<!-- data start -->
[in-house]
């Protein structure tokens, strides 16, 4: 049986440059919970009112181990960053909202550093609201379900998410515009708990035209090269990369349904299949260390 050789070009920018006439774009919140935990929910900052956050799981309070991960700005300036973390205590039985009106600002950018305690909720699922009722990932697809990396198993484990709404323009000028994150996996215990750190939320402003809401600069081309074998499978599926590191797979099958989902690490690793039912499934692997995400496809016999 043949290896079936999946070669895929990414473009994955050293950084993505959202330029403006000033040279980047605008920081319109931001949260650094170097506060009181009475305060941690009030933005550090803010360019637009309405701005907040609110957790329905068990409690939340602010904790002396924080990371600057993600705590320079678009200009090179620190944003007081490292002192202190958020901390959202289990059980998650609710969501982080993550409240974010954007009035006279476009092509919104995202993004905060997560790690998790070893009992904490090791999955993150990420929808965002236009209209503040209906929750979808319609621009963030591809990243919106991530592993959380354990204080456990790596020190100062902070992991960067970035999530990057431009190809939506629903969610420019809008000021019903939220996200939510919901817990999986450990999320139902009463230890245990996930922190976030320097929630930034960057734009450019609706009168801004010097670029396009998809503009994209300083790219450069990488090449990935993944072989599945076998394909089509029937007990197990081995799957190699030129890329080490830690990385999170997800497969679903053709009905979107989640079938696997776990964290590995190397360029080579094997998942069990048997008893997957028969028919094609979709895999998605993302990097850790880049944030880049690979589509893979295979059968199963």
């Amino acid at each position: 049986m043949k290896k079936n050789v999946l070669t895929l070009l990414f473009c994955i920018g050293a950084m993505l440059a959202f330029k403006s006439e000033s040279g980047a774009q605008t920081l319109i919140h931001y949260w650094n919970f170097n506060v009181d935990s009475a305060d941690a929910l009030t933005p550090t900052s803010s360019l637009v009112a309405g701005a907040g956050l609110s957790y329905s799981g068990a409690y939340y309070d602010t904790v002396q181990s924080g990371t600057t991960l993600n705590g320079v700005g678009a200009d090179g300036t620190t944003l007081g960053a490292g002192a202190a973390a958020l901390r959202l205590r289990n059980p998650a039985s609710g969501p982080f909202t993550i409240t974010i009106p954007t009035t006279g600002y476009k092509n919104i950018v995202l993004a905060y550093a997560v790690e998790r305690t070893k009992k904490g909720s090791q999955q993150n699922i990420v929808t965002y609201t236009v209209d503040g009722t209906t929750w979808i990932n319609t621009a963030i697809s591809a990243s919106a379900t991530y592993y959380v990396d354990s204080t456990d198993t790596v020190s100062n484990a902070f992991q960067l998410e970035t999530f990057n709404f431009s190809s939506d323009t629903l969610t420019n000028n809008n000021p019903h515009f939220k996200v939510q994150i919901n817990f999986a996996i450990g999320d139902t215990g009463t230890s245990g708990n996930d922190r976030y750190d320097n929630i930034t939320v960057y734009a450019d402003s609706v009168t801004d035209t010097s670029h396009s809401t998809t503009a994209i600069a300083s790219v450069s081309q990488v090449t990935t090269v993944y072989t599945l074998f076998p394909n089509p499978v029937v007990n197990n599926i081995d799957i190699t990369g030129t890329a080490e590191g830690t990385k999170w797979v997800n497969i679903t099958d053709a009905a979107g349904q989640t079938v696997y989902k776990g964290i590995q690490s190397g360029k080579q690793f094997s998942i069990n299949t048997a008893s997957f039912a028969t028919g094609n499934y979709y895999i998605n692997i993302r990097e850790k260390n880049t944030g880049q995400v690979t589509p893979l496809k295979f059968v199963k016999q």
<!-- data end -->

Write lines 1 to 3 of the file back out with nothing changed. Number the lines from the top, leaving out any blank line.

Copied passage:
[in-house]
């Protein structure tokens, strides 16, 4: 049986440059919970009112181990960053909202550093609201379900998410515009708990035209090269990369349904299949260390 050789070009920018006439774009919140935990929910900052956050799981309070991960700005300036973390205590039985009106600002950018305690909720699922009722990932697809990396198993484990709404323009000028994150996996215990750190939320402003809401600069081309074998499978599926590191797979099958989902690490690793039912499934692997995400496809016999 043949290896079936999946070669895929990414473009994955050293950084993505959202330029403006000033040279980047605008920081319109931001949260650094170097506060009181009475305060941690009030933005550090803010360019637009309405701005907040609110957790329905068990409690939340602010904790002396924080990371600057993600705590320079678009200009090179620190944003007081490292002192202190958020901390959202289990059980998650609710969501982080993550409240974010954007009035006279476009092509919104995202993004905060997560790690998790070893009992904490090791999955993150990420929808965002236009209209503040209906929750979808319609621009963030591809990243919106991530592993959380354990204080456990790596020190100062902070992991960067970035999530990057431009190809939506629903969610420019809008000021019903939220996200939510919901817990999986450990999320139902009463230890245990996930922190976030320097929630930034960057734009450019609706009168801004010097670029396009998809503009994209300083790219450069990488090449990935993944072989599945076998394909089509029937007990197990081995799957190699030129890329080490830690990385999170997800497969679903053709009905979107989640079938696997776990964290590995190397360029080579094997998942069990048997008893997957028969028919094609979709895999998605993302990097850790880049944030880049690979589509893979295979059968199963």
């Amino acid at each position: 049986m043949k290896k079936n050789v999946l070669t895929l070009l990414f473009c994955i920018g050293a950084m993505l440059a959202f330029k403006s006439e000033s040279g980047a774009q605008t920081l319109i919140h931001y949260w650094n919970f170097n506060v009181d935990s009475a305060d941690a929910l009030t933005p550090t900052s803010s360019l637009v009112a309405g701005a907040g956050l609110s957790y329905s799981g068990a409690y939340y309070d602010t904790v002396q181990s924080g990371t600057t991960l993600n705590g320079v700005g678009a200009d090179g300036t620190t944003l007081g960053a490292g002192a202190a973390a958020l901390r959202l205590r289990n059980p998650a039985s609710g969501p982080f909202t993550i409240t974010i009106p954007t009035t006279g600002y476009k092509n919104i950018v995202l993004a905060y550093a997560v790690e998790r305690t070893k009992k904490g909720s090791q999955q993150n699922i990420v929808t965002y609201t236009v209209d503040g009722t209906t929750w979808i990932n319609t621009a963030i697809s591809a990243s919106a379900t991530y592993y959380v990396d354990s204080t456990d198993t790596v020190s100062n484990a902070f992991q960067l998410e970035t999530f990057n709404f431009s190809s939506d323009t629903l969610t420019n000028n809008n000021p019903h515009f939220k996200v939510q994150i919901n817990f999986a996996i450990g999320d139902t215990g009463t230890s245990g708990n996930d922190r976030y750190d320097n929630i930034t939320v960057y734009a450019d402003s609706v009168t801004d035209t010097s670029h396009s809401t998809t503009a994209i600069a300083s790219v450069s081309q990488v090449t990935t090269v993944y072989t599945l074998f076998p394909n089509p499978v029937v007990n197990n599926i081995d799957i190699t990369g030129t890329a080490e590191g830690t990385k999170w797979v997800n497969i679903t099958d053709a009905a979107g349904q989640t079938v696997y989902k776990g964290i590995q690490s190397g360029k080579q690793f094997s998942i069990n299949t048997a008893s997957f039912a028969t028919g094609n499934y979709y895999i998605n692997i993302r990097e850790k260390n880049t944030g880049q995400v690979t589509p893979l496809k295979f059968v199963k016999q």